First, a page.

Gu murder trial takes just hours
China's most politically sensitive trial in three decades ended in just about seven hours today after the wife of ousted Politburo member Bo Xilai did not contest charges of murdering a British businessman, a court official said.
The verdict in the case of Gu Kailai, who is accused along with an orderly from her home of murdering British businessman Neil Heywood, will be announced at a later date, Tang Yigan, vice president of the Hefei Intermediate People's Court, told reporters today.
A verdict will be delivered at a later date.
"The accused Gu Kailai and Zhang Xiaojun did not dispute the facts of the crime and the intentional homicide charge," Mr Tang said.
"During the process of the hearing, Gu Kailai was in good physical condition, and was emotionally stable."
The official said the court was told Mr Zhang, the family aide, had put poison in a drink of water that Ms Gu then gave to Mr Heywood who was drunk at the time. His body was found last November in a hotel in Chongqing, the city where Mr Bo was the Communist Party chief.
Ms Gu and Mr Zhang face the death penalty if convicted. But many legal experts expect Gu will be convicted but only sentenced to a lengthy jail term.
China's state-run media has said that the trial will strengthen the Chinese people's confidence in the legal system, showing that nobody is above the law regardless of their status or power.
While that message is aimed at bolstering trust in the ruling Communist Party ahead of a once-in-a-decade leadership transition later this year, few will be convinced that politics have not played a role.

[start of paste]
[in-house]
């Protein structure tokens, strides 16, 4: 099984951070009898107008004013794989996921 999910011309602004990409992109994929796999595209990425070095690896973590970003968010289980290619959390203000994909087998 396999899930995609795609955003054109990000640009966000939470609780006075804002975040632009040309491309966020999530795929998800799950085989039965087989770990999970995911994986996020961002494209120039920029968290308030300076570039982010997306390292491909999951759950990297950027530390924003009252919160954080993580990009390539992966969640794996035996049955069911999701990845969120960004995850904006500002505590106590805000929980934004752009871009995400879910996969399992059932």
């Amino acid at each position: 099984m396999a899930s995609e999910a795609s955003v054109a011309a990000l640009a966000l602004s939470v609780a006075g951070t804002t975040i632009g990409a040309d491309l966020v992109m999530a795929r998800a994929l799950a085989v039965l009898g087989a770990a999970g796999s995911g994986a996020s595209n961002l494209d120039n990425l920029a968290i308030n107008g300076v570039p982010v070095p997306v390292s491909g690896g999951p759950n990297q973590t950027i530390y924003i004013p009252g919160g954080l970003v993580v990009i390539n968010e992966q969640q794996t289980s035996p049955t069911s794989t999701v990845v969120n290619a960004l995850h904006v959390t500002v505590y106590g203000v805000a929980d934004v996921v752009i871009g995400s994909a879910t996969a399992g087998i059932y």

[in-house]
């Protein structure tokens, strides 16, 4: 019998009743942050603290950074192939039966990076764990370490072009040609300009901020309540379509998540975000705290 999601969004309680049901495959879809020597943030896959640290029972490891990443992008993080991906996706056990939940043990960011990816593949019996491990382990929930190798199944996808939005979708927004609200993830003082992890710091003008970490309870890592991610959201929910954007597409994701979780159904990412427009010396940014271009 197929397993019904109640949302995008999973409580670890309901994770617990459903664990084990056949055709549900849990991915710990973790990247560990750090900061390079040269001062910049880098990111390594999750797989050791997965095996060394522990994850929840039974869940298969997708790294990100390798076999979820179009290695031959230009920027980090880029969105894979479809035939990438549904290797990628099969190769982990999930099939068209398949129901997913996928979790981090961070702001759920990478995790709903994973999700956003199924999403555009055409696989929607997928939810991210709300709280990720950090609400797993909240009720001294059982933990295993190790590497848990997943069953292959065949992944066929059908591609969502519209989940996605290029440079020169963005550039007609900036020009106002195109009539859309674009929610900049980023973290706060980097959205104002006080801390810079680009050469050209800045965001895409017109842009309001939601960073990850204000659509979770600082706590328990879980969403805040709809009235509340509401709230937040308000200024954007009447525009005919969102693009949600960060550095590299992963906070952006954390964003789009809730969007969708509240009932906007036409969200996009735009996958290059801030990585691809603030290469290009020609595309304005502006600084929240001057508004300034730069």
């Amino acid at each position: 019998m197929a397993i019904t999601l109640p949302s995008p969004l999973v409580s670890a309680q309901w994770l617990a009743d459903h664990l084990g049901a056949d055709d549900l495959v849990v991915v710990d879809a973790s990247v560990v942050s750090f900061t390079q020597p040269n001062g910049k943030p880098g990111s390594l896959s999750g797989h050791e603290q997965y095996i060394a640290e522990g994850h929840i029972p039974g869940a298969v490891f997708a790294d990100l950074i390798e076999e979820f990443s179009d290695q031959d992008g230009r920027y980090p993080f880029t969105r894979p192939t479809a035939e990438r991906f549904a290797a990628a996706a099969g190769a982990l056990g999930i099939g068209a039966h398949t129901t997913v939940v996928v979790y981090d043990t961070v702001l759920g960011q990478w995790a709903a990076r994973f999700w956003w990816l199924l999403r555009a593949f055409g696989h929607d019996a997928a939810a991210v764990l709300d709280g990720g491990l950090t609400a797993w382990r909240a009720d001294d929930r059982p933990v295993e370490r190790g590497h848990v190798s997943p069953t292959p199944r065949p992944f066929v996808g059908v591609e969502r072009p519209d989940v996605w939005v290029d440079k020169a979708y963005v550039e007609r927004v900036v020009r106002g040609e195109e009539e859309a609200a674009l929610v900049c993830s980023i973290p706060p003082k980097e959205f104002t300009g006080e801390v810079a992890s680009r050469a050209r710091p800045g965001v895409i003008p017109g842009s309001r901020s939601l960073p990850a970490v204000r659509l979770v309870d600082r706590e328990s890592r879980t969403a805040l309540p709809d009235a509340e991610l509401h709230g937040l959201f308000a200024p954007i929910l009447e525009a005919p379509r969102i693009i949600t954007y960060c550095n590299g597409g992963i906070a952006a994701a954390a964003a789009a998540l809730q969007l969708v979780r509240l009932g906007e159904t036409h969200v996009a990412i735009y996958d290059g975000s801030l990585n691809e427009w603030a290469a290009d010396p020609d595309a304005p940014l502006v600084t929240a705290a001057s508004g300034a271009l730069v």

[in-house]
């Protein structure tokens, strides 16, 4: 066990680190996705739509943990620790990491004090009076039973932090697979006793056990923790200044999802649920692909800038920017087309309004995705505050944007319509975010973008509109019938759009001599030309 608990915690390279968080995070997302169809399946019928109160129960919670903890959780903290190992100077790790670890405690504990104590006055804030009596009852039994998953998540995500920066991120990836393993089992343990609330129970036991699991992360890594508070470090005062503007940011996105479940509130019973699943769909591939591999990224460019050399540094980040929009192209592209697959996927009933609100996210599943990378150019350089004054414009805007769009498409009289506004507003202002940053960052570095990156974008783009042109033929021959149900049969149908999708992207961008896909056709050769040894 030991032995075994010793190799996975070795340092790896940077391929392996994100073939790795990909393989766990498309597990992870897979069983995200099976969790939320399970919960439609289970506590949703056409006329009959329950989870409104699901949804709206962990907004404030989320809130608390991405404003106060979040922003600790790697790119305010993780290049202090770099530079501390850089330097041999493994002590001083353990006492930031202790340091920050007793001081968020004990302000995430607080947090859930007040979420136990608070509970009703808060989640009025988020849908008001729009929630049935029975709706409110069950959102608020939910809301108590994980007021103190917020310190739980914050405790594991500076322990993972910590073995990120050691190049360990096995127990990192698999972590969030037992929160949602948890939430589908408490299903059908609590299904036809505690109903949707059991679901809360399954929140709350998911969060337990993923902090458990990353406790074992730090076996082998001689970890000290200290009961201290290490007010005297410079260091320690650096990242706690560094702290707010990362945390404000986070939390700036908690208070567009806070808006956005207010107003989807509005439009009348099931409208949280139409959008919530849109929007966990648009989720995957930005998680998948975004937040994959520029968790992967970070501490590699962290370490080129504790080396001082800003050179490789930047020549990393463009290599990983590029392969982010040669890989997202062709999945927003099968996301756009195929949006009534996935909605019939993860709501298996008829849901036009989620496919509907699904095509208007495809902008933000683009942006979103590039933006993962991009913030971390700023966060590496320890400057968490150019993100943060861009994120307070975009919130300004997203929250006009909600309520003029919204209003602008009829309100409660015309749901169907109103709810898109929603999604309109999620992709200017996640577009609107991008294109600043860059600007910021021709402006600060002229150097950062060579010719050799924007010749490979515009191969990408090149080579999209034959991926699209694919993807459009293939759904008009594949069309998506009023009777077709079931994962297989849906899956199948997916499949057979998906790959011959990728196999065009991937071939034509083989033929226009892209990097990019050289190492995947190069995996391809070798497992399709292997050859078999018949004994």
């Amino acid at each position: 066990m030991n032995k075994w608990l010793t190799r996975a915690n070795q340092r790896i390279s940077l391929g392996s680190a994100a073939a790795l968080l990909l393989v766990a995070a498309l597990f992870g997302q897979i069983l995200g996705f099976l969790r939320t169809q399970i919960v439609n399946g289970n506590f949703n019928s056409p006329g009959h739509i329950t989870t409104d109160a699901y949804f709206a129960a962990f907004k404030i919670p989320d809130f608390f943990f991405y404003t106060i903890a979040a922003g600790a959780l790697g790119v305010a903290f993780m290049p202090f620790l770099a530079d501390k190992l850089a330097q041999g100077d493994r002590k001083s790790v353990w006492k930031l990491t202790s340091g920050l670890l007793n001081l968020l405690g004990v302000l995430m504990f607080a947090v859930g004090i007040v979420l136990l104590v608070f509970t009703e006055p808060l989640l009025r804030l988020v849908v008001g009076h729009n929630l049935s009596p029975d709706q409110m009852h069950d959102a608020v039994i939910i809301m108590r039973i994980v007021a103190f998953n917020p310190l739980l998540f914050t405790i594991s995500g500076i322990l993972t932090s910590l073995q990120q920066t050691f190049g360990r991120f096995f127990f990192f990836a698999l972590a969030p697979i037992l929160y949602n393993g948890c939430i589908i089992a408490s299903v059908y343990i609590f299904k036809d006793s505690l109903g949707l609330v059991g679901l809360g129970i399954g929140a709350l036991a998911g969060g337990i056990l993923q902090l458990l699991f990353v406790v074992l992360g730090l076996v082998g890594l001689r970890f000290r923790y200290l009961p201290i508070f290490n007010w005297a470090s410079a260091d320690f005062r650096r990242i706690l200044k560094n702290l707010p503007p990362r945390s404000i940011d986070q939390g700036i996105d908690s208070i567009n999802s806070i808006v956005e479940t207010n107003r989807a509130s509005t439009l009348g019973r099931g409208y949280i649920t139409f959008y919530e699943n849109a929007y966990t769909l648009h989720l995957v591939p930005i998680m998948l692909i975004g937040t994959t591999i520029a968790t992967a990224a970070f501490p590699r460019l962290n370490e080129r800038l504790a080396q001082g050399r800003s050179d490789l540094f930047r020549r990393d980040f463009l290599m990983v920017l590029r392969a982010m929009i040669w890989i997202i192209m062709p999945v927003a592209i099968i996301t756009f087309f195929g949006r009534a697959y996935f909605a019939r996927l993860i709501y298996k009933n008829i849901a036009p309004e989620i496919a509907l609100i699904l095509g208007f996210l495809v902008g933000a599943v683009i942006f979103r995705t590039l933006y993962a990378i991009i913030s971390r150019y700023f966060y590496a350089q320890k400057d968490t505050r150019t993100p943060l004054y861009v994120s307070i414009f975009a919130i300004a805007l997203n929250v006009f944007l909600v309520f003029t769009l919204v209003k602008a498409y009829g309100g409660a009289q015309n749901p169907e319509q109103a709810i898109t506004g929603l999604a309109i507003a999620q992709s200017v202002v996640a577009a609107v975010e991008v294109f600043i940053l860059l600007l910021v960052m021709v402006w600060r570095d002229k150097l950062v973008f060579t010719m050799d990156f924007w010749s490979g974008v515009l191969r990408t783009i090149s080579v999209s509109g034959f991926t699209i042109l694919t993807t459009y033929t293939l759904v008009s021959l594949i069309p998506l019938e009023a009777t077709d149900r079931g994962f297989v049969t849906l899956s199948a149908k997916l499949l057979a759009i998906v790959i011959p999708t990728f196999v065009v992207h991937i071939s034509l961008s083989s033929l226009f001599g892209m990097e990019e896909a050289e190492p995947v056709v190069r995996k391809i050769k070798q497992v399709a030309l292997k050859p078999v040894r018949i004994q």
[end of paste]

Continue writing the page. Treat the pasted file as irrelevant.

Entry to the courtroom was restricted but two British diplomats were invited to be present because of the nationality of the victim. Journalists were not being allowed in, and it appeared any coverage would be only from state media outlets.
The British envoys, arriving in heavy rain at the granite-and-glass courthouse, told a scrum of reporters outside the building they would not discuss the case.
Two Bo supporters were dragged kicking and yelling into a police car after they had appeared outside the courthouse in the eastern city of Hefei, singing patriotic songs that were the trademark of Mr Bo's populist leadership style and condemning the trial as a sham.
"I don't believe it. This case was decided well in advance," Hu Jiye, a middle-aged man wearing a T-shirt and baseball cap, told foreign reporters at the rear of the court building.
Mr Hu and his friend were then shoved by plain clothed police into a car. His companion, also a middle-aged man, struggled, yelling "Why are you taking me? Why are you taking me?"
The trial of Ms Gu, glamorous daughter of the ruling Communist Party aristocracy, is the most sensational since the conviction of the Gang of Four more than 30 years ago for crimes during the 1966-76 Cultural Revolution.
But despite British calls for the case to be handled fairly and to unearth the truth around Mr Heywood's death, her defence has instead been entrusted to two provincial lawyers.
State censorship of internet chatter on the trial was swifter than normal today, with users of China's popular Twitter-like service Sina Weibo playing cat and mouse with censors to discuss the case, using word play to try and get around the controls.